A CT scan, also known as a computerized tomogram or CAT scan, is a noninvasive type of X-ray that helps doctors diagnose medical conditions that may not be visible on other types of imaging technology.
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Using a CT scan allows radiologists from NYU Langone’s imaging services the ability to see more than what a regular X-ray can provide. NYU Langone radiologists review and interpret CT scans to diagnose a variety of illnesses, including abdominal, cardiac, musculoskeletal, neurological, spine-related, and thoracic conditions.
A CT scanner is a doughnut-shaped machine that uses advanced X-ray technology to take pictures of your body. A computer in the scanner reconstructs the data into cross-sectional pictures of your body, called slices or sections.
Unlike an MRI, a CT scanner is an open machine—you are not enclosed and can see completely around yourself.
NYU Langone offers patients the most advanced CT scanner technology available, providing images of exceptional quality, while using the lowest possible radiation dose to keep you safe. Learn more about radiation safety at NYU Langone.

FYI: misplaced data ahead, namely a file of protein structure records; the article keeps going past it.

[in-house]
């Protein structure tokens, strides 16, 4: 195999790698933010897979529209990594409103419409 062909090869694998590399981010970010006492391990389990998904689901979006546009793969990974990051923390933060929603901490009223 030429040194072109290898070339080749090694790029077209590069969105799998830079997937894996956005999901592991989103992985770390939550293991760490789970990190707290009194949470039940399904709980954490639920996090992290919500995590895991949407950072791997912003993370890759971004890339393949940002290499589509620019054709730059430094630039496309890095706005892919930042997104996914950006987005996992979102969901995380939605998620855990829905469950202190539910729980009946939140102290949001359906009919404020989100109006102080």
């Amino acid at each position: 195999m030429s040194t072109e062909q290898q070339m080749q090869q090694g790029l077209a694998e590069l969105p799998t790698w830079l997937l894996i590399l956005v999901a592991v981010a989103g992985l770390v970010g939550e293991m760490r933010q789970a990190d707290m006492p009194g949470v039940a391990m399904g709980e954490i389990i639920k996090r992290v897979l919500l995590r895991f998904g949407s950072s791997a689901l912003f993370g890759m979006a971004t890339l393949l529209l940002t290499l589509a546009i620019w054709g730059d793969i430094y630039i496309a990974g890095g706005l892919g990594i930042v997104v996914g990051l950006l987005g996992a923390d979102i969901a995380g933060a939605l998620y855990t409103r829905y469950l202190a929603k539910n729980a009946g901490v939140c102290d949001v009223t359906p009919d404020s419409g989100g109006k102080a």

CT scans enable doctors to see cross-sectional images of your internal organs. CT scans can potentially help your doctor see the cause of your symptoms, diagnose certain diseases, and evaluate treatment response. Critical information can be provided to your doctor, often more quickly and economically compared with other tests.
You may be asked not to eat or drink anything for up to three hours before your CT scan, especially if a contrast material is going to be used in your exam. You should inform your doctor of any medications that you are taking and if you have any allergies. You can take your medications before the CT scan.
Talk with your doctor before the CT scan for any specific instructions. Also, please inform your doctor of any recent illnesses or other medical conditions, such as a history of heart disease, asthma, diabetes, kidney disease, or thyroid problems.
When you schedule your appointment, our scheduling associate tells you how early to arrive. Depending on the type of exam, it may be 30 to 60 minutes before your scheduled appointment. This allows time for registration and to complete all necessary paperwork, forms, and questionnaires. Be sure to bring your prescription, insurance card, and any related insurance forms or precertifications.
If you require a precertification for the study and you do not bring it with you, you will likely be delayed until it is on file in our department. It may be helpful to confirm that the doctor referring you for the exam has secured the precertification and has faxed it to our department.
You should wear comfortable, loose-fitting clothing to your exam. Certain exams may require you to wear a gown, which is provided. We have private dressing rooms with lockers for your clothes and valuables, although we suggest that you leave your valuables at home.